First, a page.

how would you describe the structure of the small intestine in relation to its function?

the small intestines function is for the reabsorption of nutrients into the blood. The small intestine has multiple structural adaptations in relation to its function, primarily the mucosa which is a layer composed of intestinal villi which makes up the exchange surface for nutrients to enter the blood stream. Villi are small extensions/folds of tissue, which increase the surface area to volume ratio in order to get maximum absorption of nutrients into the blood. These villi are one cell thick, minimising the number of diffusion surfaces that the nutrients has to pass before entering the blood stream. The villus epithelial cells have tight junctions preventing loss of nutrients. They also have many mitochondria, producing ATP for active transport across the phospholipid bilayer from the lumen of the intestine. The epithelial cells also have microvilli on the cell surface facing the lumen, further increasing the surface area to volume ratio. Another structural adaptation is the layer of circular and longitudinal muscles around the intestine. These muscles contract and relax, helping to mix and churn the digestive juices and aid with chemical digestion, they also initiate peristalsis which pushes the food along the small intestine to get to the large intestine. The small intestine also has ducts releasing digestive juices (eg: enzymes such as lipase) into the lumen from the pancreas. The length of the small intestine helps to ensure maximum absorption of the nutrients.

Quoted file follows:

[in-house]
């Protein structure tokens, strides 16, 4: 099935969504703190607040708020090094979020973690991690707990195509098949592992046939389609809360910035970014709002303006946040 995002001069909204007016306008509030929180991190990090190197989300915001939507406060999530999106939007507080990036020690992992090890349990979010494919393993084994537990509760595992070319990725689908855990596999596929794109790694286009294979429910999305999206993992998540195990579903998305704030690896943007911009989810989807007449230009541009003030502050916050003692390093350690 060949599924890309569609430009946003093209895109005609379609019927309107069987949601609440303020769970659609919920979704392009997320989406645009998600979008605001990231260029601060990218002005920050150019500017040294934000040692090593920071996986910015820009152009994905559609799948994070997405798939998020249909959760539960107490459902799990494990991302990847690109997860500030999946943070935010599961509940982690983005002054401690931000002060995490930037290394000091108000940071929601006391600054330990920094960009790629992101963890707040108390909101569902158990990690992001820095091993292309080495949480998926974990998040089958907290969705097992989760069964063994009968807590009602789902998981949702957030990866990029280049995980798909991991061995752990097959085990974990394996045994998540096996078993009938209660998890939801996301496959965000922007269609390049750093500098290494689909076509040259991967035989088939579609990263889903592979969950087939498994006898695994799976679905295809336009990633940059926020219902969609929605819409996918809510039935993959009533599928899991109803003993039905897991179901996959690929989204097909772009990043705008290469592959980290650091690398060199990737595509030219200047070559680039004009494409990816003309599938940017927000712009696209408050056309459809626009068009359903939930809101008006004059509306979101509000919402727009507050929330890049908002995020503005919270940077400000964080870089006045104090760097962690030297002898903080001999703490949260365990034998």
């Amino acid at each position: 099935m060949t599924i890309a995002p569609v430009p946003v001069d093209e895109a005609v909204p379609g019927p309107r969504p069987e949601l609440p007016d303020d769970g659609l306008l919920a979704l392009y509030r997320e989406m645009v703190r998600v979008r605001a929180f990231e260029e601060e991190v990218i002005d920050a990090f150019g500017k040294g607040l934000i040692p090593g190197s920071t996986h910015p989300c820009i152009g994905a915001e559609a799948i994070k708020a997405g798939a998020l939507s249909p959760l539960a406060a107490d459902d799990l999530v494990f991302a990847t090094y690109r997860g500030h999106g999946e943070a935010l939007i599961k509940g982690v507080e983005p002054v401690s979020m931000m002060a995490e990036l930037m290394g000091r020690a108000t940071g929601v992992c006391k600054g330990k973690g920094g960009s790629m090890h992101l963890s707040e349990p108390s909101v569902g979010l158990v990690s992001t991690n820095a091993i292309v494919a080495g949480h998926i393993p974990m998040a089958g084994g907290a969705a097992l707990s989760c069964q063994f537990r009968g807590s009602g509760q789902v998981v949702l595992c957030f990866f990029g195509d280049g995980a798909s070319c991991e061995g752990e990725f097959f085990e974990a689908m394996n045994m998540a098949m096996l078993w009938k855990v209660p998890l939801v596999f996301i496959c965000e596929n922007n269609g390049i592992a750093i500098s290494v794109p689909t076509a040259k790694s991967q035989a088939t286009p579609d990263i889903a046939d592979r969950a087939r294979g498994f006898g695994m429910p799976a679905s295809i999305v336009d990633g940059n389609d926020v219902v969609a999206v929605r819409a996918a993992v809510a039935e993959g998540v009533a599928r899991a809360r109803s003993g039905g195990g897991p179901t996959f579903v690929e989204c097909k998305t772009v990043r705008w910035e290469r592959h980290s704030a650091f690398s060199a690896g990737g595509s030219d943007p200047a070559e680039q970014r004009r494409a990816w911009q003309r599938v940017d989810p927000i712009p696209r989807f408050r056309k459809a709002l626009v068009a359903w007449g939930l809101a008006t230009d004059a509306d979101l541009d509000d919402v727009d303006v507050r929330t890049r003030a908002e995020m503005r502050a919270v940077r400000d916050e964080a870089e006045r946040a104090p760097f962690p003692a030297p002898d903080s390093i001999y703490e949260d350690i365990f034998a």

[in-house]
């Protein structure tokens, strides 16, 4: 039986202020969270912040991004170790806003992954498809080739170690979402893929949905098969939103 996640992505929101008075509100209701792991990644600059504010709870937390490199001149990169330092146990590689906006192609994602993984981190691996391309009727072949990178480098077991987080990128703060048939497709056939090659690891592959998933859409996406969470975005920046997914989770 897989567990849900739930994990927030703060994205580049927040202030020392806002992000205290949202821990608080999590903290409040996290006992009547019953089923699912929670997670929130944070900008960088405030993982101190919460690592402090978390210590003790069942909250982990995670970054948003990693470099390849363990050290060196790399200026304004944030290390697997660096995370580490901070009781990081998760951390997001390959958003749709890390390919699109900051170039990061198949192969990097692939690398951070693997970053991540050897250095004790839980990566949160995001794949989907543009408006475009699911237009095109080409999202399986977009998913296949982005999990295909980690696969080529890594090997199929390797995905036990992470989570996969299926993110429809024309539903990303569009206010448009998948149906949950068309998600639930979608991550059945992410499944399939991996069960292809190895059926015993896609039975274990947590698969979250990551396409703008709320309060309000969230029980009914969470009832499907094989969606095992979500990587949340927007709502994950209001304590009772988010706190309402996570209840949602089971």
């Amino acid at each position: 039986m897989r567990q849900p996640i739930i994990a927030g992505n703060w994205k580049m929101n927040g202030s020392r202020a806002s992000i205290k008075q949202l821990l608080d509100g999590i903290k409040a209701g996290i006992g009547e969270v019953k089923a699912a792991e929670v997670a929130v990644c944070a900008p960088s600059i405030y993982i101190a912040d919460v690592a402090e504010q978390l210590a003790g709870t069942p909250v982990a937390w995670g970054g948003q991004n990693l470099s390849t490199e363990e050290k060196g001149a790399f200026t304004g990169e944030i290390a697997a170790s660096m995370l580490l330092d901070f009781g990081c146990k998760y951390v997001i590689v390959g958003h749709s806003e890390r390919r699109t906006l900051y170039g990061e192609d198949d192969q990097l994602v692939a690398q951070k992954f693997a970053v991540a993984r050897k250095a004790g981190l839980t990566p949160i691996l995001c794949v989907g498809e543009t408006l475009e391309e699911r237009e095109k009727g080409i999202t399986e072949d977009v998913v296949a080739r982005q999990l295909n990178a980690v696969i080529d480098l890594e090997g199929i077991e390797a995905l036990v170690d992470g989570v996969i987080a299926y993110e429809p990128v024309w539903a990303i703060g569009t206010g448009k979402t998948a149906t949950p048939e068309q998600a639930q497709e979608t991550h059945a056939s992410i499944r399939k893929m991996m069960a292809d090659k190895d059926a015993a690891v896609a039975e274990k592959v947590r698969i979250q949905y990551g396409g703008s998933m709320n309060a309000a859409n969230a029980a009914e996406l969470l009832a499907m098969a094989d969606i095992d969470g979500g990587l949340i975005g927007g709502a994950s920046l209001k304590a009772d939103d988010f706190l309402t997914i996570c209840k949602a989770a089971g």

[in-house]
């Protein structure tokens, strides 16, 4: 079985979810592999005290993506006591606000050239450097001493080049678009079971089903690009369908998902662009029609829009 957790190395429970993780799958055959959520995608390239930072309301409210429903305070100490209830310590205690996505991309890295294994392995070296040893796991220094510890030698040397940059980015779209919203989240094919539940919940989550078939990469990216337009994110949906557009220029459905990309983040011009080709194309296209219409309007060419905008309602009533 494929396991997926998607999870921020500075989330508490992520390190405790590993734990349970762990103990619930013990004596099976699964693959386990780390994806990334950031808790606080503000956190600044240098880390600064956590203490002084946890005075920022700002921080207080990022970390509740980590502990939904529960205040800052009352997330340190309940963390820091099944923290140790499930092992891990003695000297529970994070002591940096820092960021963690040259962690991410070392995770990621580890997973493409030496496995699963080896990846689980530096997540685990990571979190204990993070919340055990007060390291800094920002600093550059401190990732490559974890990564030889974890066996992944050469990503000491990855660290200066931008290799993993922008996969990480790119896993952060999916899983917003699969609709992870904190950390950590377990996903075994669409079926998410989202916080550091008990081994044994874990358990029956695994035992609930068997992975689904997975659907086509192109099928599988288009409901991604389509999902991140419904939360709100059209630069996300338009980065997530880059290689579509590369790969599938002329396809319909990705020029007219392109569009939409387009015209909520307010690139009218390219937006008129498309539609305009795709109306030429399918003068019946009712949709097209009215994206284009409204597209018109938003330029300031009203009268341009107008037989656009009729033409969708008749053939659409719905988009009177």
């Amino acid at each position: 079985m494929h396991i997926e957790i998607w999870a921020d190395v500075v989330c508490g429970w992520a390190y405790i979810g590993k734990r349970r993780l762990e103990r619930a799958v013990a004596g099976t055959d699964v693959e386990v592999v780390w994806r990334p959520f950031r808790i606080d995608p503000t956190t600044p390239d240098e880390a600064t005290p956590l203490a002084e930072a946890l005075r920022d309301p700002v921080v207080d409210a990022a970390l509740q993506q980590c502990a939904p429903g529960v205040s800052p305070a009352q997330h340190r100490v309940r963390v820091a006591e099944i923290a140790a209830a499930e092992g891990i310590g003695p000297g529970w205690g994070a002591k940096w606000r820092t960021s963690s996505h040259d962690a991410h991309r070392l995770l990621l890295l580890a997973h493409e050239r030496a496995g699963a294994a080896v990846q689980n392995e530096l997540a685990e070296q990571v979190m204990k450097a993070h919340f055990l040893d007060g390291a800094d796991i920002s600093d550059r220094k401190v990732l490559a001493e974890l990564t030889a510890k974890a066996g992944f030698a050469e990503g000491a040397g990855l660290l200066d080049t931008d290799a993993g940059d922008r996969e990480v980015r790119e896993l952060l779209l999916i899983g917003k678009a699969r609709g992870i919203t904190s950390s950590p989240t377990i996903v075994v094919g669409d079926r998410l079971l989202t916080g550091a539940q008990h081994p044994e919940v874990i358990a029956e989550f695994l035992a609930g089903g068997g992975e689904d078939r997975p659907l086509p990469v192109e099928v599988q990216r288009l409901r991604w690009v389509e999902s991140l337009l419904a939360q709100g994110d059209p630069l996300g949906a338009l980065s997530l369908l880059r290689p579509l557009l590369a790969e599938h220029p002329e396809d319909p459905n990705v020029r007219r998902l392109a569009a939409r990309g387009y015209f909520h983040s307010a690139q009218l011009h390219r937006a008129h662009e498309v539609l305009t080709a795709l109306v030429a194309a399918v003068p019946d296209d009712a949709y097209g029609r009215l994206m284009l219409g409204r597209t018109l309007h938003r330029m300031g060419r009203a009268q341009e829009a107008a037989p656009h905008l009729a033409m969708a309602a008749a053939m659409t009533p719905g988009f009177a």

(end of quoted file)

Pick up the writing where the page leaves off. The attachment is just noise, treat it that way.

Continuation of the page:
Answered by rosie M. Biology tutor


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